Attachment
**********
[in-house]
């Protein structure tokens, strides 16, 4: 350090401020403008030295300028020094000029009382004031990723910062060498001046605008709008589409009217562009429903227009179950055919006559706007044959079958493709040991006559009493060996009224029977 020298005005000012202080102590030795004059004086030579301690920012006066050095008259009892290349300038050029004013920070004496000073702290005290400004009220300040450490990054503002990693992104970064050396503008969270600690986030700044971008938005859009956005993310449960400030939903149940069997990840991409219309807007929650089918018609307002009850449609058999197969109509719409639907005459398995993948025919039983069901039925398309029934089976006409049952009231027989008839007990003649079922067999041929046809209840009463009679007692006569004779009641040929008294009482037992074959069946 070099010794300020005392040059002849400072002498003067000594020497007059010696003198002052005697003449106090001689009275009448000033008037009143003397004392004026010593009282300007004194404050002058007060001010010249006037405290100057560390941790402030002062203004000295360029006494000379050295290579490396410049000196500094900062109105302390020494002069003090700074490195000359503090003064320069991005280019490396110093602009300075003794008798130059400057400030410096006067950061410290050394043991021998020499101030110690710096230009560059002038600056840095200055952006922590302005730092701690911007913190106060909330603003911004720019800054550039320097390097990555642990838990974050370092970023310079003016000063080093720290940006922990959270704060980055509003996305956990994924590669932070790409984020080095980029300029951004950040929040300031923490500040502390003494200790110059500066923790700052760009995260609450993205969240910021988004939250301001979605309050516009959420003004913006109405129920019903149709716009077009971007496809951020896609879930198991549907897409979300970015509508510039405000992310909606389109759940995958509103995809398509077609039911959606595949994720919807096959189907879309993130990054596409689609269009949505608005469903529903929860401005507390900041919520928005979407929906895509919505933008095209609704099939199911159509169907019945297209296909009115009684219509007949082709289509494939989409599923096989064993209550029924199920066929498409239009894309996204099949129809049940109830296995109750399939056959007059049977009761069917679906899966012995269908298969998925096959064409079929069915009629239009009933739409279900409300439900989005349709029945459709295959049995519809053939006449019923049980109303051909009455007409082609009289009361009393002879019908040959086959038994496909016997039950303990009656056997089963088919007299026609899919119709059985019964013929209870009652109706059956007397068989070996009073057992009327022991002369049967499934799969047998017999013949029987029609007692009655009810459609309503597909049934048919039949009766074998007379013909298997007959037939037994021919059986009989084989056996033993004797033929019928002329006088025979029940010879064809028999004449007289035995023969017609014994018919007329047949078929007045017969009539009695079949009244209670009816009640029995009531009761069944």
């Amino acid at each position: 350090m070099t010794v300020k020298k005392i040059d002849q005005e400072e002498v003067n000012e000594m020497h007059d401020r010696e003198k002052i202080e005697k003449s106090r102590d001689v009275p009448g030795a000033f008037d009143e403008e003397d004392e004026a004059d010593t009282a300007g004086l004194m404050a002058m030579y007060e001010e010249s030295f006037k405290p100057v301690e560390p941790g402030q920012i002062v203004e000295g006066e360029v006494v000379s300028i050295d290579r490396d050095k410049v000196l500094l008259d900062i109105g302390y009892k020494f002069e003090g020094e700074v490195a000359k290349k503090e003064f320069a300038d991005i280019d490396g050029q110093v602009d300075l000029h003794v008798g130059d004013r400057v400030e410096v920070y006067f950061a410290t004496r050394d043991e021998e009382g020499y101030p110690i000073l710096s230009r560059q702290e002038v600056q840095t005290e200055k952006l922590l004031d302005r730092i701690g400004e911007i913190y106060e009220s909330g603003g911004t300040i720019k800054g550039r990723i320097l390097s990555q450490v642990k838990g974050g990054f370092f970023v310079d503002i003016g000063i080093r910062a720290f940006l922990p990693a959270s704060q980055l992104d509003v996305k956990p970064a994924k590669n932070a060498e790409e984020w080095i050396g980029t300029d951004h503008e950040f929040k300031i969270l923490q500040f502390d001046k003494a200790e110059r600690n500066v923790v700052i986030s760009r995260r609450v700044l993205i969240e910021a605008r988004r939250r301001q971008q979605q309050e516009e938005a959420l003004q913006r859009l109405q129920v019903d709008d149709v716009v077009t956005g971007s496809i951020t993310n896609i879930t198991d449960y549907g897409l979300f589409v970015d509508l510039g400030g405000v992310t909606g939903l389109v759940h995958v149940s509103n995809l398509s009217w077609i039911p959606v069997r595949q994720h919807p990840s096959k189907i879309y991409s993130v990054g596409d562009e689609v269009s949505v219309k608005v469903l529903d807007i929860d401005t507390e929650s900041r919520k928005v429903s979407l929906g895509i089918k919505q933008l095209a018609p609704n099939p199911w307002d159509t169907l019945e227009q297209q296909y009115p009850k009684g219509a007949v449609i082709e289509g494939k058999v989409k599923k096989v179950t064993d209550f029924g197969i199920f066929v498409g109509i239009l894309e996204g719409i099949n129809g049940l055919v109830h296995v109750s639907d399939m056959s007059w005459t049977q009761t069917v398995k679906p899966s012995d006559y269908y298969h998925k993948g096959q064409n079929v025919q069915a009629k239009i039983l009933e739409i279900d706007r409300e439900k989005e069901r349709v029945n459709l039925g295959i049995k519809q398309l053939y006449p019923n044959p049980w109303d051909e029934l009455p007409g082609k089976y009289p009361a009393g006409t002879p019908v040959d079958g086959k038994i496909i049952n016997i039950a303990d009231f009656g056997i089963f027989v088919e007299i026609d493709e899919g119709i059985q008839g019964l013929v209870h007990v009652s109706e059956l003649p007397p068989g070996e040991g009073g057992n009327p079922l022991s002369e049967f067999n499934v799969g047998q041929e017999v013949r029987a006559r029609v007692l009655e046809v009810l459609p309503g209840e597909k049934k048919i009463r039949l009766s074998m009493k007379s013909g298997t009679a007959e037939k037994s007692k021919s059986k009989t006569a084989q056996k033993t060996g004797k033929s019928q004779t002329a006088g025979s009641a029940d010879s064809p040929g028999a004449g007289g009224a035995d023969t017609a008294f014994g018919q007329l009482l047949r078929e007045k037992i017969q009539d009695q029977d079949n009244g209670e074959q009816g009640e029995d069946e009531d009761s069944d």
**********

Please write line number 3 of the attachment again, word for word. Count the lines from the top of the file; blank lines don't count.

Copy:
């Amino acid at each position: 350090m070099t010794v300020k020298k005392i040059d002849q005005e400072e002498v003067n000012e000594m020497h007059d401020r010696e003198k002052i202080e005697k003449s106090r102590d001689v009275p009448g030795a000033f008037d009143e403008e003397d004392e004026a004059d010593t009282a300007g004086l004194m404050a002058m030579y007060e001010e010249s030295f006037k405290p100057v301690e560390p941790g402030q920012i002062v203004e000295g006066e360029v006494v000379s300028i050295d290579r490396d050095k410049v000196l500094l008259d900062i109105g302390y009892k020494f002069e003090g020094e700074v490195a000359k290349k503090e003064f320069a300038d991005i280019d490396g050029q110093v602009d300075l000029h003794v008798g130059d004013r400057v400030e410096v920070y006067f950061a410290t004496r050394d043991e021998e009382g020499y101030p110690i000073l710096s230009r560059q702290e002038v600056q840095t005290e200055k952006l922590l004031d302005r730092i701690g400004e911007i913190y106060e009220s909330g603003g911004t300040i720019k800054g550039r990723i320097l390097s990555q450490v642990k838990g974050g990054f370092f970023v310079d503002i003016g000063i080093r910062a720290f940006l922990p990693a959270s704060q980055l992104d509003v996305k956990p970064a994924k590669n932070a060498e790409e984020w080095i050396g980029t300029d951004h503008e950040f929040k300031i969270l923490q500040f502390d001046k003494a200790e110059r600690n500066v923790v700052i986030s760009r995260r609450v700044l993205i969240e910021a605008r988004r939250r301001q971008q979605q309050e516009e938005a959420l003004q913006r859009l109405q129920v019903d709008d149709v716009v077009t956005g971007s496809i951020t993310n896609i879930t198991d449960y549907g897409l979300f589409v970015d509508l510039g400030g405000v992310t909606g939903l389109v759940h995958v149940s509103n995809l398509s009217w077609i039911p959606v069997r595949q994720h919807p990840s096959k189907i879309y991409s993130v990054g596409d562009e689609v269009s949505v219309k608005v469903l529903d807007i929860d401005t507390e929650s900041r919520k928005v429903s979407l929906g895509i089918k919505q933008l095209a018609p609704n099939p199911w307002d159509t169907l019945e227009q297209q296909y009115p009850k009684g219509a007949v449609i082709e289509g494939k058999v989409k599923k096989v179950t064993d209550f029924g197969i199920f066929v498409g109509i239009l894309e996204g719409i099949n129809g049940l055919v109830h296995v109750s639907d399939m056959s007059w005459t049977q009761t069917v398995k679906p899966s012995d006559y269908y298969h998925k993948g096959q064409n079929v025919q069915a009629k239009i039983l009933e739409i279900d706007r409300e439900k989005e069901r349709v029945n459709l039925g295959i049995k519809q398309l053939y006449p019923n044959p049980w109303d051909e029934l009455p007409g082609k089976y009289p009361a009393g006409t002879p019908v040959d079958g086959k038994i496909i049952n016997i039950a303990d009231f009656g056997i089963f027989v088919e007299i026609d493709e899919g119709i059985q008839g019964l013929v209870h007990v009652s109706e059956l003649p007397p068989g070996e040991g009073g057992n009327p079922l022991s002369e049967f067999n499934v799969g047998q041929e017999v013949r029987a006559r029609v007692l009655e046809v009810l459609p309503g209840e597909k049934k048919i009463r039949l009766s074998m009493k007379s013909g298997t009679a007959e037939k037994s007692k021919s059986k009989t006569a084989q056996k033993t060996g004797k033929s019928q004779t002329a006088g025979s009641a029940d010879s064809p040929g028999a004449g007289g009224a035995d023969t017609a008294f014994g018919q007329l009482l047949r078929e007045k037992i017969q009539d009695q029977d079949n009244g209670e074959q009816g009640e029995d069946e009531d009761s069944d």